But before all that, Smith remembers when the prospect of going to the moon was still science fiction. 

“It was the race with the Russians to try and make sure that we were the winners of the Space Race,” Smith said. “The penalty of losing it is, all of a sudden, there’s Russian orbiters over our country. And God knows what they’re doing, so it was kind of scary.” 

On October 4, 1957, citizens of the United States watched in horror as the Soviet Union satellite Sputnik 1 launched across the sky over American soil. They were in for an even bigger shock when cosmonaut Yuri Gagarin became the first human in space to orbit the Earth on April 12, 1961. 

On May 25, 1961, former President John F. Kennedy told Congress and the nation, “I believe that this Nation should commit itself to achieving the goal, before this decade is out, of landing a man on the Moon and returning him safely to Earth.”

The National Aeronautics and Space Administration would achieve this goal of landing two American men on the moon on July 20, 1969. 

That achievement never would’ve come to fruition without the work of Gerard P. Kuiper and his fellow researchers at the University of Arizona. 

When Kennedy announced his plan to send Americans to the moon by 1970, there was hardly any data on the subject. No one thought the moon was important enough to study, and many scientists at the time thought it was composed of only dust that would make landing on it impossible. 

Kuiper was one of the only people in the world with an interest in the moon, and his plan was to map the surface to figure out where would be most suitable to land a spacecraft. 

Kuiper was a no-nonsense, play-by-the-rulebook type of scientist. He may not have been the friendliest to all his fellow researchers, but he commanded a sense of respect that transcended long after his work for the university. 

The Space Sciences Building, now the Gerard P. Kuiper Space Sciences Building, was completed in 1966 with the help of NASA’s funding to create a cohesive department for the LPL. A new wave of excitement filled the air as scientists moved into the building, and Kuiper ramped up hires to acquire the best people possible to come work within its walls.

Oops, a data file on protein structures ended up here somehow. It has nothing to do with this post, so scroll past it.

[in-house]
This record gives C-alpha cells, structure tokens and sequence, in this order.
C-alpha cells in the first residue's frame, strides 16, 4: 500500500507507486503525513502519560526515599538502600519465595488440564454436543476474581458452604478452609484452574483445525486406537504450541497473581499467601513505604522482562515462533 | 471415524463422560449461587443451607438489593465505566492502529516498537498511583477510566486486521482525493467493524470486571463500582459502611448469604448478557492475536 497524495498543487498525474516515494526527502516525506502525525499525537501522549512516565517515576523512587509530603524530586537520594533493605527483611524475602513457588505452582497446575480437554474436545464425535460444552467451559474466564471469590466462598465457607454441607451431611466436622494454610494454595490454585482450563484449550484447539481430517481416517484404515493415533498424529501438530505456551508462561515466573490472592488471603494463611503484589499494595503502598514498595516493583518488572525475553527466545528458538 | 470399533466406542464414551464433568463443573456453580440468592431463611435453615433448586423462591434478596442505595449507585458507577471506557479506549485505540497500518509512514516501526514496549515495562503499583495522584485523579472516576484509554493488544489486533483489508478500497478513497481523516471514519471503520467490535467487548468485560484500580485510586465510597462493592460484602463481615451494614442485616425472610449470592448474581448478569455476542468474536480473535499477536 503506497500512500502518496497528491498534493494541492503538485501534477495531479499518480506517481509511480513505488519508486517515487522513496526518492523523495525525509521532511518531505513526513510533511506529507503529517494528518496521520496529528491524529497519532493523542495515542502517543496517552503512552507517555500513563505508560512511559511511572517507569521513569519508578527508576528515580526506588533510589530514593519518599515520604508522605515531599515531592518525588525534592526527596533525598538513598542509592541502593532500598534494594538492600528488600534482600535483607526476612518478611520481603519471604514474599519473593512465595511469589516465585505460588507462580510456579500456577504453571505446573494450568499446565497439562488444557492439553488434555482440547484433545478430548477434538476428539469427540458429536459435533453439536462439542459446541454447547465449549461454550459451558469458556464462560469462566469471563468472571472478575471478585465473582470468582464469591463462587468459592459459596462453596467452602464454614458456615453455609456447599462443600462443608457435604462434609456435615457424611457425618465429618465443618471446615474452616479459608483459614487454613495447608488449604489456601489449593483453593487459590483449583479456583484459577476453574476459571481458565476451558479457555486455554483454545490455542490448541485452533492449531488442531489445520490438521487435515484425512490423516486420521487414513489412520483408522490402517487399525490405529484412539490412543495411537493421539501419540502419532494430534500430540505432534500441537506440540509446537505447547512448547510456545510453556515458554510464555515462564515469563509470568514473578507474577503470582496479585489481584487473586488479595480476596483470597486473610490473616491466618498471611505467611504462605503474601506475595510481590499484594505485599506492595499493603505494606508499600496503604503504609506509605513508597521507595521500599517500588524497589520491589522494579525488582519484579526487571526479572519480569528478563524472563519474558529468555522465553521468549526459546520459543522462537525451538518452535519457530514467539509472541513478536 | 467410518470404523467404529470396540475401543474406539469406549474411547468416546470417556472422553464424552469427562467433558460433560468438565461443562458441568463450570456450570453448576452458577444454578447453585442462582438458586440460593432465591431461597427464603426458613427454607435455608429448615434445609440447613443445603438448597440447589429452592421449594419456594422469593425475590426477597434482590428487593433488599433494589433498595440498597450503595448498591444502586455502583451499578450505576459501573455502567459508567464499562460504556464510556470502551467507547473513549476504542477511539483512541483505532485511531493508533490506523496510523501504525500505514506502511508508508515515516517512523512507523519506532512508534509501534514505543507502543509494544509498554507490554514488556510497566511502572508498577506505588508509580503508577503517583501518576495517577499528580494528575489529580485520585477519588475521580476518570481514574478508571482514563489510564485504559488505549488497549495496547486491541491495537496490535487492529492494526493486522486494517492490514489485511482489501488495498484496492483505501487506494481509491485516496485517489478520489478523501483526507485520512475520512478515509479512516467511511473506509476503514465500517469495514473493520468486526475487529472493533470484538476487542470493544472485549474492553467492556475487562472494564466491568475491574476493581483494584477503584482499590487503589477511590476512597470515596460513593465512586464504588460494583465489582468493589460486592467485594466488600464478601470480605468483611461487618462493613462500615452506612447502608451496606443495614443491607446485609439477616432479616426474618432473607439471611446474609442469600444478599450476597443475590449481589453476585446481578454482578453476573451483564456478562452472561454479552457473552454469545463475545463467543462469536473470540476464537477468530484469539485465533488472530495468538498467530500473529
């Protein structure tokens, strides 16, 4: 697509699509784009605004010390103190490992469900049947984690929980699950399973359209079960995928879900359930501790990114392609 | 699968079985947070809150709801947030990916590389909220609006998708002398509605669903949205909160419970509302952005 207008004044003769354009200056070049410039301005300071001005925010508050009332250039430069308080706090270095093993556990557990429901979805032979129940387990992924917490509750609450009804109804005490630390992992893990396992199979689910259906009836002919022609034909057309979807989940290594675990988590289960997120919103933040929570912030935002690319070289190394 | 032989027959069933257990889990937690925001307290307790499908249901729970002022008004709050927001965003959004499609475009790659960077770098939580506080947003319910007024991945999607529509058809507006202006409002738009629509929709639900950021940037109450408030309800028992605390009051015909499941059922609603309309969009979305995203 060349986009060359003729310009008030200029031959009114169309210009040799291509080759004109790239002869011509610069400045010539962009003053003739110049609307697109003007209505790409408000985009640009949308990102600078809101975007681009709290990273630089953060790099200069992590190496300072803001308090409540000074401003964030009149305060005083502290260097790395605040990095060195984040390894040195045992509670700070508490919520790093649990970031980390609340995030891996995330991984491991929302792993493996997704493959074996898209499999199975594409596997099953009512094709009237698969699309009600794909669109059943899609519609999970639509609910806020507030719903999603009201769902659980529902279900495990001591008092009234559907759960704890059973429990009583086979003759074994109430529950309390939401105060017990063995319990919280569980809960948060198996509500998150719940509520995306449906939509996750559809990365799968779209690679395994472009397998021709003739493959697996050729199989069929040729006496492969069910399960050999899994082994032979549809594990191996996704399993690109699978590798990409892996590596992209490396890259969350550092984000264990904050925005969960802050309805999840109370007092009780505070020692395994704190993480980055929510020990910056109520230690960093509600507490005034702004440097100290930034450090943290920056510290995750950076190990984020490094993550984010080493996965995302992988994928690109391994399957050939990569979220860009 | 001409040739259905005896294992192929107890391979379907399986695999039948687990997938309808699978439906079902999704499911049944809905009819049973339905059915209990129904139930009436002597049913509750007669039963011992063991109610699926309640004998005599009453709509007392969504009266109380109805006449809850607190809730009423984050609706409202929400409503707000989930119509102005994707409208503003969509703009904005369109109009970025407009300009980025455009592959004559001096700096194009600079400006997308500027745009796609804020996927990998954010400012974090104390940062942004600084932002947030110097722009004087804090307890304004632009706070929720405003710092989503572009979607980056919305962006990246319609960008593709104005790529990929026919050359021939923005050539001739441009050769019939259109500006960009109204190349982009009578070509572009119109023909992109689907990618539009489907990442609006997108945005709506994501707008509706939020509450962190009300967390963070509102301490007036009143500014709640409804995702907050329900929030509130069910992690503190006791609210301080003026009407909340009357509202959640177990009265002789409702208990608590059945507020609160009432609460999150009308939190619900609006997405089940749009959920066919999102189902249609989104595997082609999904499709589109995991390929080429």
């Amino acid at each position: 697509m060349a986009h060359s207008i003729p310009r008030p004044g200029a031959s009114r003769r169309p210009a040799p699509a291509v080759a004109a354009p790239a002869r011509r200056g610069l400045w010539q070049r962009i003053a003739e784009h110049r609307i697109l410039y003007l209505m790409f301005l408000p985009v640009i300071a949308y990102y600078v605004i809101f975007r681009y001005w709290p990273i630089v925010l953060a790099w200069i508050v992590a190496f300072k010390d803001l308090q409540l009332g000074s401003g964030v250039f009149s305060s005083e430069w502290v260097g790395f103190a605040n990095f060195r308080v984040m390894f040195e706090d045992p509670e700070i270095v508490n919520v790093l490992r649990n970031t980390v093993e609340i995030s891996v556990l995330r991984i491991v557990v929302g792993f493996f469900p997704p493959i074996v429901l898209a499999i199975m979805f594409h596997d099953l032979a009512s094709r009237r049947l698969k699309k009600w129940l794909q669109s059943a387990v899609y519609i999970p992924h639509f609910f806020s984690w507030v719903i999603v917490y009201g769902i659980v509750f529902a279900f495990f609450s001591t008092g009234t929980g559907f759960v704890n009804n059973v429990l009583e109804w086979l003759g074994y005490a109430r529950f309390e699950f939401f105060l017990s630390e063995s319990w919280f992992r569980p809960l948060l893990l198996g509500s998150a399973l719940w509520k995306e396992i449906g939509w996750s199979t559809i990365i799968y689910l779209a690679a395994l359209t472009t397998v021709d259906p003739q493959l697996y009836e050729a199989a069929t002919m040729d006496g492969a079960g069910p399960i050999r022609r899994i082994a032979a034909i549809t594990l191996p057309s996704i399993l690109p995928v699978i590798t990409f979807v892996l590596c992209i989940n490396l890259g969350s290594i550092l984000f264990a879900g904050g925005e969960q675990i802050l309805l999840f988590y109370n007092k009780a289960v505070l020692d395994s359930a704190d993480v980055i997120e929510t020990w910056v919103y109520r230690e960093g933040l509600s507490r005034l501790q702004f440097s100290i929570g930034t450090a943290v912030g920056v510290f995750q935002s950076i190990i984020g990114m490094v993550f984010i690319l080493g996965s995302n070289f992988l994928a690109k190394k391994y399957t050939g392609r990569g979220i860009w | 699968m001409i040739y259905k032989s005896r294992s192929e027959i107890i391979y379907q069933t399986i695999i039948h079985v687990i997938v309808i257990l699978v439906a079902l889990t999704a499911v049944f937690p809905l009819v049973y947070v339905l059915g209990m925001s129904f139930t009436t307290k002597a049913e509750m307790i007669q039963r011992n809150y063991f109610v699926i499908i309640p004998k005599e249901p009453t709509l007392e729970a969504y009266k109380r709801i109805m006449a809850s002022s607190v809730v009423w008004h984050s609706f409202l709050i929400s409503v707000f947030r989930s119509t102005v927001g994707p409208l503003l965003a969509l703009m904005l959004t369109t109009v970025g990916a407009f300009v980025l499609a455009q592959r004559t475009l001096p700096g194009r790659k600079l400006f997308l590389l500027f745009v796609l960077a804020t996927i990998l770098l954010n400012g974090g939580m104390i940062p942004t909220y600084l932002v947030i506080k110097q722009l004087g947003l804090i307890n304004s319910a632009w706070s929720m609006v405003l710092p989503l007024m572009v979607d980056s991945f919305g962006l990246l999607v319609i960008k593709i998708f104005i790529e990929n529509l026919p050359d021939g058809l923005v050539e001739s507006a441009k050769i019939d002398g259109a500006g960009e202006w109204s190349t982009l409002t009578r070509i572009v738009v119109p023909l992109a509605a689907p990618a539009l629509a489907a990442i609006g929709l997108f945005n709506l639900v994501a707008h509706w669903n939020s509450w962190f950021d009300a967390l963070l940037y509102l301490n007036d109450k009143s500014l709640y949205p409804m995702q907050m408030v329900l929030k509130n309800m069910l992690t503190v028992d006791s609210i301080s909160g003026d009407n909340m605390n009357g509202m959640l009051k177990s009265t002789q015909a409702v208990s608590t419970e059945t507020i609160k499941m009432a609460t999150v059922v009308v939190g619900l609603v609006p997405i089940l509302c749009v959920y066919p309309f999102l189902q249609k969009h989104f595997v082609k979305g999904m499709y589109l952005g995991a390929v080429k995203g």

Partnering with colleagues Tom Gehrels, Elizabeth Roemer, Ewan Whitaker and Robert Strom, Kuiper began working on mapping the moon for the first time to create the Rectified Lunar Atlas, a detailed map of the moon.

They needed high-resolution photos of the moon to create the map, so the Ranger Program was launched by Kuiper to send probes with cameras to the moon.

After many failed attempts, Ranger 7 captured stunning photographs of the surface of the moon. The media was in a frenzy as the spacecraft took close photos of the moon during its approach. During a press conference later, Kuiper said, “This has been a great day for America and science.” 

This was the first image returned to Earth from Ranger 7. At the time, it was still unknown whether the craters were created by impacts from other objects or volcanoes on the moon.
This was the first image returned to Earth from Ranger 7. At the time, it was still unknown whether the craters were created by impacts from other objects or volcanoes on the moon.

Scientists in the LPL were tasked with taking more photographs of the moon, creating a 3D model of the moon with regard to its geography and pinpointing the perfect location to land a spacecraft with humans onboard. 

After confirming that the surface of the moon was in fact solid and astronauts weren’t in danger of sinking into ten feet of dust, the moon landing became imminent. In 1964, Kuiper predicted that walking on the moon would feel “like crunchy snow.” This was later confirmed by astronaut Neil Armstrong in 1969. 

An estimated 650 million people around the world had their eyes glued to their television sets as they watched Armstrong take his first steps on the moon, and the University of Arizona solidified its place in space history until the end of time.

Astronauts Neil Armstrong and Buzz Aldrin affix the American flag onto the moon on July 20, 1969. The mission was a success thanks to the work of Dr. Gerard Kuiper, whose team helped create a map of the moon to determine the best place for a spacecraft to land.